Israel calls elections for Jan. 28

Wednesday, November 6, 2002

JERUSALEM -- A reluctant Ariel Sharon on Tuesday called early elections for Jan. 28 after the breakup of his fractious coalition, sending Israel into a tempestuous campaign that threatens to freeze U.S.-led Mideast peace efforts at a time of a possible confrontation with Iraq.

The surprise move also brought Sharon's archrival for Likud leadership, Benjamin Netanyahu, back into government as temporary foreign minister. Netanyahu, who calls for the expulsion of Palestinian leader Yasser Arafat, said he will challenge Sharon for the party leadership in a primary to be held within weeks.

The dramatic developments underscored the growing political instability in Israel, which has had five prime ministers in seven years. Sharon's coalition lasted only 20 months, despite his aim to hang on until next October, the originally scheduled election date.

Sharon flip-flopped over 24 hours, saying Monday it would be irresponsible to hold early elections, and announcing Tuesday he was dissolving parliament because he was unable to set up a stable coalition after the departure of the moderate Labor Party.

'Political caprice'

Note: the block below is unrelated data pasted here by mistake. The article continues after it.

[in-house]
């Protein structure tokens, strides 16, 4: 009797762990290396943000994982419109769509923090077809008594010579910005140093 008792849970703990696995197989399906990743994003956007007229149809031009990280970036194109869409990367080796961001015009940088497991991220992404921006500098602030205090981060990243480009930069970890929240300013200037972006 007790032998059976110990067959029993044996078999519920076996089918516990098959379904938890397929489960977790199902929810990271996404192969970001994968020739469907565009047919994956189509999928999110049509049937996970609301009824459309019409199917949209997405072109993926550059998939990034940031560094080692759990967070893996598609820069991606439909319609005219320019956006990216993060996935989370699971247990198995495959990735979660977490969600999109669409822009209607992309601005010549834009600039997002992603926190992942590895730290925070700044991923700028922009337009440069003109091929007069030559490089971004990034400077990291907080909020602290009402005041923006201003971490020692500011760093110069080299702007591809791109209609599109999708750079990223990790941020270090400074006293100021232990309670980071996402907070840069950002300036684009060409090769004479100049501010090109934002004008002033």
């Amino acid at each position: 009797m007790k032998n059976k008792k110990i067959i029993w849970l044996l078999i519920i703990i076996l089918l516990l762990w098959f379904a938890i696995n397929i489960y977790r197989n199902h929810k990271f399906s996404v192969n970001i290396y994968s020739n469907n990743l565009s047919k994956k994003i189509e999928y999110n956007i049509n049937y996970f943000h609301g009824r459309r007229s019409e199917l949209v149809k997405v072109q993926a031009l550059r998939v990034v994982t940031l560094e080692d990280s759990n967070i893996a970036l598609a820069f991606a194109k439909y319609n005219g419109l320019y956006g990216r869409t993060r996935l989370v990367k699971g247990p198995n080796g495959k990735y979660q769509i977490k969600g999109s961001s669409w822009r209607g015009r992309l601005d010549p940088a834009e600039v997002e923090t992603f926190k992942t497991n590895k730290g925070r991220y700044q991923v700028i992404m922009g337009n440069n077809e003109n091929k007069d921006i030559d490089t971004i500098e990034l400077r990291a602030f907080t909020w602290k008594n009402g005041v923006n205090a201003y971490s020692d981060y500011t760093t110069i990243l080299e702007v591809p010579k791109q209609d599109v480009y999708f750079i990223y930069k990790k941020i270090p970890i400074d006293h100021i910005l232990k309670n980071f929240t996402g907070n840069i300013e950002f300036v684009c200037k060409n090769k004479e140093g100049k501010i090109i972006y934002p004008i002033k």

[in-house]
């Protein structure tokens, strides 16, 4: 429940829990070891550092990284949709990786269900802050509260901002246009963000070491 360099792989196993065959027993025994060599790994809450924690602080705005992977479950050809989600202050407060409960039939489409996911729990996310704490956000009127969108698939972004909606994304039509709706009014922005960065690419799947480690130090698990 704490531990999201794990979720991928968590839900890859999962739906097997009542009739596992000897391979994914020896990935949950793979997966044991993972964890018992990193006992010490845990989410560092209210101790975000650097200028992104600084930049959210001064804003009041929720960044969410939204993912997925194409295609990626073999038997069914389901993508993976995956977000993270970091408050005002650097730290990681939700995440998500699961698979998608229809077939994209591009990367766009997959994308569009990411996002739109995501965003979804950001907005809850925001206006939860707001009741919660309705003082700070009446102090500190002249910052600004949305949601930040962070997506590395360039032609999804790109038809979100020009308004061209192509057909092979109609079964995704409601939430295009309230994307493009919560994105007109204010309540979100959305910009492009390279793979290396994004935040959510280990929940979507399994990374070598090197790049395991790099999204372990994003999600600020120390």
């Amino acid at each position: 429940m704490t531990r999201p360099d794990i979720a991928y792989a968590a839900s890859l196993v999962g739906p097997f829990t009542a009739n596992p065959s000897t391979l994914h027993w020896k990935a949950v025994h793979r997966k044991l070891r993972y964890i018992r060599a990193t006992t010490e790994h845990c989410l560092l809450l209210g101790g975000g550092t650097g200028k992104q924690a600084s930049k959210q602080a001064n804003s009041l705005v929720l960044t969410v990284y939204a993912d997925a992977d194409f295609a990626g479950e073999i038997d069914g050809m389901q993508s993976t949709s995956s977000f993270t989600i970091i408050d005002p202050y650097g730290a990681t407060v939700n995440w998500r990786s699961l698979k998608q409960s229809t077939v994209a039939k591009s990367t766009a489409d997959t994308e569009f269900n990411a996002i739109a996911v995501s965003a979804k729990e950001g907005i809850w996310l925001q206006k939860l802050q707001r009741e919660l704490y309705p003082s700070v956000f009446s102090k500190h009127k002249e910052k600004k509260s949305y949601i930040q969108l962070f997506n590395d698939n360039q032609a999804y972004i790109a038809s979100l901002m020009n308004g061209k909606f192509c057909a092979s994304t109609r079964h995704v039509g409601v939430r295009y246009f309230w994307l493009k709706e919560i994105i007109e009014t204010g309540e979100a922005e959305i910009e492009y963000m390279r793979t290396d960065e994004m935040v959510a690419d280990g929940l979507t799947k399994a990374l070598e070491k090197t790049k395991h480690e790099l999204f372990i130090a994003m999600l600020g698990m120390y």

Sharon accused Labor of "political caprice" by bolting over Sharon's refusal to cut funding to Jewish settlements in the West Bank and Gaza Strip.

Palestinian reaction was muted. "We hope the Israeli people will elect a government that can deliver peace," said Cabinet minister Saeb Ereket.

The elections could well be influenced by the Palestinian militant groups Hamas and Islamic Jihad, which boasted Tuesday their bombing and shooting attacks on Israelis led to Sharon's downfall.

"Sharon's failure is one of the achievements of the uprising," said Ismail Abu Shanab, a Hamas leader in the Gaza Strip.

On Monday, an Islamic Jihad bomber killed himself and two Israelis in a shopping mall in central Israel -- and Hamas said there would be more attacks during the election campaign.

Growing disillusionment

The violence has pushed Israelis to the right amid growing disillusionment with Arafat, who has done little to stop the attacks.

But many analysts predicted the result of the election would be yet another Likud-Labor coalition.

Both Sharon and Labor chief Binyamin Ben-Eliezer face internal challenges.

In Labor's Nov. 19 election for a new leader, Ben-Eliezer -- who as Sharon's defense minister oversaw military offensives against the Palestinians -- trails a pair of more dovish candidates, legislator Haim Ramon and Haifa Mayor Amram Mitzna, a retired general.

Likud's primaries will take place in coming weeks. Initial polls suggested Netanyahu, who was voted out of office in 1999, would wrest the party leadership from Sharon, but more recent surveys indicated he had fallen behind.

Winners of the Labor and Likud primaries will be their parties' candidates for prime minister. Israel is returning to an indirect electoral system, with voters choosing a party, not a prime minister. The politician first able to form a stable coalition will become premier.

Respond to this story

Posting a comment requires free registration: